Group Created with Sketch.
Volume 24 No. 155
  • Created with Sketch.
  • Created with Sketch.
  • Created with Sketch.


     TV sports columnists are examining the effect of this
weekend's possible replacement opening on the baseball's
advertisers and broadcasters.  In Washington, Leonard Shapiro
writes, "No one really knows how to calculate the ill will the
strike generated on Madison Avenue.  Worse, the deadline for
third- and fourth-quarter ad sales in late summer through the
World Series is approaching.  If the strike goes on much longer,
agencies will have to look elsewhere to spend their money"
(WASHINGTON POST, 3/31).  In Philadelphia, Mike Bruton writes
that TV and radio stations holding MLB rights "are caught in a
bind.  They have to weigh losing money in the short term against
losing the broadcast rights to their respective teams in the long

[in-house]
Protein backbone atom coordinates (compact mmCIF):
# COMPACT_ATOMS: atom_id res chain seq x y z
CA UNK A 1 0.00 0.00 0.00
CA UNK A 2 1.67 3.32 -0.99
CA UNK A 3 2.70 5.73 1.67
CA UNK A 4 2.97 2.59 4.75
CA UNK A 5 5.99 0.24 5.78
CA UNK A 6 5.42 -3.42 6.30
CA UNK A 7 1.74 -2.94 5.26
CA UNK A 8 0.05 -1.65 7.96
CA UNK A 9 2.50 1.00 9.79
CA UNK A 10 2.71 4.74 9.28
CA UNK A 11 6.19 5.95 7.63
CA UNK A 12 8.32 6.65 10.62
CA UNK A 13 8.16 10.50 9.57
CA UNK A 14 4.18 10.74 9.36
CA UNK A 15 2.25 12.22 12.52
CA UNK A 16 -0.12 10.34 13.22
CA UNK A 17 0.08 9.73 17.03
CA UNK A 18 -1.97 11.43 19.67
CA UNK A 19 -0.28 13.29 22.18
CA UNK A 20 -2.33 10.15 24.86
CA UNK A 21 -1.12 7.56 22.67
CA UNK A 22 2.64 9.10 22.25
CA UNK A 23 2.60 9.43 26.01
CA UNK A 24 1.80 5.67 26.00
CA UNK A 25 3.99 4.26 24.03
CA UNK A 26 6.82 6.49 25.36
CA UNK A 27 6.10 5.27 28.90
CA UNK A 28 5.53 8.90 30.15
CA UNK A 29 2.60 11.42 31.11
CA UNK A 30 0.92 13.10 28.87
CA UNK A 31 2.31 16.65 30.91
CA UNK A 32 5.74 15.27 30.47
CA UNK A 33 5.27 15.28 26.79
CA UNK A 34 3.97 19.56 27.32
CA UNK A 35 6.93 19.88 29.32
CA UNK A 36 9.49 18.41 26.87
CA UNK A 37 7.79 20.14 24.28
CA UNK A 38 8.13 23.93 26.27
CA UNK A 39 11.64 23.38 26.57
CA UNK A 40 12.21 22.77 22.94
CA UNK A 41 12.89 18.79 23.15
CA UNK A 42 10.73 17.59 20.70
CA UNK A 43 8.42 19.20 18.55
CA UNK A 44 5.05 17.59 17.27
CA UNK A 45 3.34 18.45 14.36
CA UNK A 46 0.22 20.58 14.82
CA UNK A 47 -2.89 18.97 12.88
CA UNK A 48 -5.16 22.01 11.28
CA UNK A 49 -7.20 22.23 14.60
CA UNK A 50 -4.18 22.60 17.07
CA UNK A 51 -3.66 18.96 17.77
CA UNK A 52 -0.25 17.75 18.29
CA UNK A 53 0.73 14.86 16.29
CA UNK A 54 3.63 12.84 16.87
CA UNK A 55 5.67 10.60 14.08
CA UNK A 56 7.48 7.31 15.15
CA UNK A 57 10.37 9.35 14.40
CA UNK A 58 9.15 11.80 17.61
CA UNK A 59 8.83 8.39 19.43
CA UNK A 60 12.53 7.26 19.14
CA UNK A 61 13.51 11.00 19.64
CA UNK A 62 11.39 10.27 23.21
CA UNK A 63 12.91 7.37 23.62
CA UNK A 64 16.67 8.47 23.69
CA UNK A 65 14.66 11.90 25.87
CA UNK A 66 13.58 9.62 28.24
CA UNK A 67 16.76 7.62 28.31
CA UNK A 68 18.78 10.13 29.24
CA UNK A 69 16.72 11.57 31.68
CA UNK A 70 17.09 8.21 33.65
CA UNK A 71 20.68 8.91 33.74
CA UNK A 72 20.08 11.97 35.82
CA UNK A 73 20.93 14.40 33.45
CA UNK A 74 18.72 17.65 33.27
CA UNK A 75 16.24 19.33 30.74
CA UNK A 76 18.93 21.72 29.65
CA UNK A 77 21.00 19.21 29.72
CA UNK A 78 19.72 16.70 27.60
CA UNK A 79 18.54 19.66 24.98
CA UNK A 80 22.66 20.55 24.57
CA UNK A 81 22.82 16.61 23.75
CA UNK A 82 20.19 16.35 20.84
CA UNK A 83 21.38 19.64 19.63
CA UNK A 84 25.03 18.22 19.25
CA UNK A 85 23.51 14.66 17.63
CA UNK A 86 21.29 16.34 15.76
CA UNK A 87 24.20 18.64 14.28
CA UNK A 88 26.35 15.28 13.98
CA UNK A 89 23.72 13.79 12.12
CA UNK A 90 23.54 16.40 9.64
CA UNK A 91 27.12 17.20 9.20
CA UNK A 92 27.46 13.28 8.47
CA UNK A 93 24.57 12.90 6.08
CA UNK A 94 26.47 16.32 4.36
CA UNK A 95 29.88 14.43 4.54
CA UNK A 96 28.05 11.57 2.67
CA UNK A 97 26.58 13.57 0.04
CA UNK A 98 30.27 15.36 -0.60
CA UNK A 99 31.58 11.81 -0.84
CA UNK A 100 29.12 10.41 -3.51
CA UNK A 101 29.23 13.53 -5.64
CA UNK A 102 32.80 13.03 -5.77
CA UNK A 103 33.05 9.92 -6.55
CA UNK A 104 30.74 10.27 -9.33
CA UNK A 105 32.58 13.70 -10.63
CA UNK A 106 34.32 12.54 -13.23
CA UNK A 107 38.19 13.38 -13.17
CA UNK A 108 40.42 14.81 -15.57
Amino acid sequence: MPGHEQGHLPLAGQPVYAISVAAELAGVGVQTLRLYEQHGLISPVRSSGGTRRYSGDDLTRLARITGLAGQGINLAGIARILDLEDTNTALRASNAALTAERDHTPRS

term."  WBFS-TV Station Manager Jerry Carr, whose South FL
station carries Marlins games: "It's tough, real tough.
Advertisers aren't saying no, they're just saying: 'Wait a
minute, we want to restructure this thing.'  I can't fault them
for that" (PHILADELPHIA INQUIRER, 3/31).  CNN's John Metaxas
examined the impact of the strike on radio/TV advertisers:  "Many
advertisers are balking at paying for something less than Major
League Baseball."  Gene Dewitt, of Dewitt Media:  "It's our
inclination to not buy time during the replacement games because
no one really knows what the quality of the games will be or what
the audience will be."  Dewitt said audiences were down about 35%
in early spring replacement telecasts ("Moneyline," CNN, 3/30).
In New York, Steve Zipay notes MSG Network's refusal to air four
scheduled Yankee exhibitions, and reports that the team's
regular-season opener "is in jeopardy" (N.Y. NEWSDAY, 3/30).